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May 28, 2013 7:58 am

EDITORIAL: Implementation of Obamacare at hand; should the state play?

Written by Dave Bonner

It’s no secret that the Wyoming Legislature has had little appetite for embracing any aspect of the new federal health care law.

Two legislative sessions have come and gone since the Affordable Care Act became federal law, and Wyoming posture can pretty much be summed up as keeping the ACA at a distance. So far, lawmakers have said no thanks to any form of state-federal partnering on the health insurance exchanges and nothing doing with Medicaid expansion. The underlying rationale that Wyoming doesn’t want to see a federal takeover of the health care industry is both understandable and supportable.

But the reality is that the ACA is the law, and that isn’t going to change as long as the Obama White House is in charge. Even if the Republicans should manage a takeover of the U.S. Senate and maintain control of the U.S. House in the mid-term elections, the president would veto any attempt at repeal. That means the ACA is in place into the year 2017, and perhaps beyond.

The further reality is that, through inaction, Wyoming is ceding to the federal government the very thing that it doesn’t want to see happen: the feds fully running the healthcare show. A case in point is the insurance exchange marketplace where all mandated insurance products will be subject to regulatory approval.

Because the legislative session ended this year without any action on an insurance exchange, Wyoming is one of 25 states that will be using a Federally Facilitated Exchange (FFE). When the exchanges go into business Jan. 1, 2014 — before the Legislature is even in session again — the feds will be calling all the shots.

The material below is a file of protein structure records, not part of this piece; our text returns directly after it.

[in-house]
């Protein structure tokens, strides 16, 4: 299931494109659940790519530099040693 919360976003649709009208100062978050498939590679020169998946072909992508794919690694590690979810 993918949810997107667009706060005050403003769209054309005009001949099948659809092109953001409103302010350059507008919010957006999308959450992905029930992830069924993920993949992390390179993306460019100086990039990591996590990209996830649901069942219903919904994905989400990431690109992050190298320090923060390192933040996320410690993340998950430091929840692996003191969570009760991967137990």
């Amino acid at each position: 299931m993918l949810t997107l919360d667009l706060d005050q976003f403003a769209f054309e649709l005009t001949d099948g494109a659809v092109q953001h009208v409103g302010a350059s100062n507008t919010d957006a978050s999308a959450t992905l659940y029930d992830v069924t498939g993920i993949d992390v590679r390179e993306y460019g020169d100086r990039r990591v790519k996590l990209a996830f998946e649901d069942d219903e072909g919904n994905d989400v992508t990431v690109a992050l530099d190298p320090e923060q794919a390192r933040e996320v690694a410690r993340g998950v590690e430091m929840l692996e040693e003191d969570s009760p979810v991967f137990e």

Wyoming insurance companies advocated that the state is best served if it has some degree of regulatory control over this new marketplace, but the Legislature wasn’t persuaded. As a result, Wyoming will not at the outset have regulatory oversight of what is offered as Qualified Health Plans under the new law.

It’s important to note the Legislature hasn’t said “never” to a role in the exchanges. Lawmakers have heretofore said “not now.”

Is “now” any closer? The answer may be tipped when the Legislature’s joint interim health committee meets in Casper June 4-5, and the question of insurance exchanges is on the agenda.

Will the political view continue to hold sway, or will the pragmatic appeal for some measure of state control on the regulatory side over something that isn’t going away gain traction? We say the state should get in the game to advocate for state interests.

Why? When you stop to realize that implementation of the exchanges and most of the vast ACA amounts to putting into effect pages and pages of regulations drafted by unelected bureaucrats, that’s reason enough for states to get in the game and give voice to state interests.

1 Comment

  • Comment Link June 07, 2013 10:41 am posted by John Clark

    Before you write an editorial you should educate your self about the issue. First the program is named Affordable Care Act, not Obamacare!!!

    Calling it Obamacare implies the act was hatched by the president. If you remember what you learned in civics class only congress can introduce and pass laws, all the president can do is either sign the law or veto it. ACA was passed by both houses of congress then signed into law by the president.

    ACA is coming to Wyoming whether they support it or not.

    We form governments for health,safety and welfare of the people.(United we stand, divided we fall). I feel the government of the people of Wyoming by not supporting the ACA is not doing its job which is to protect the people from sickness.

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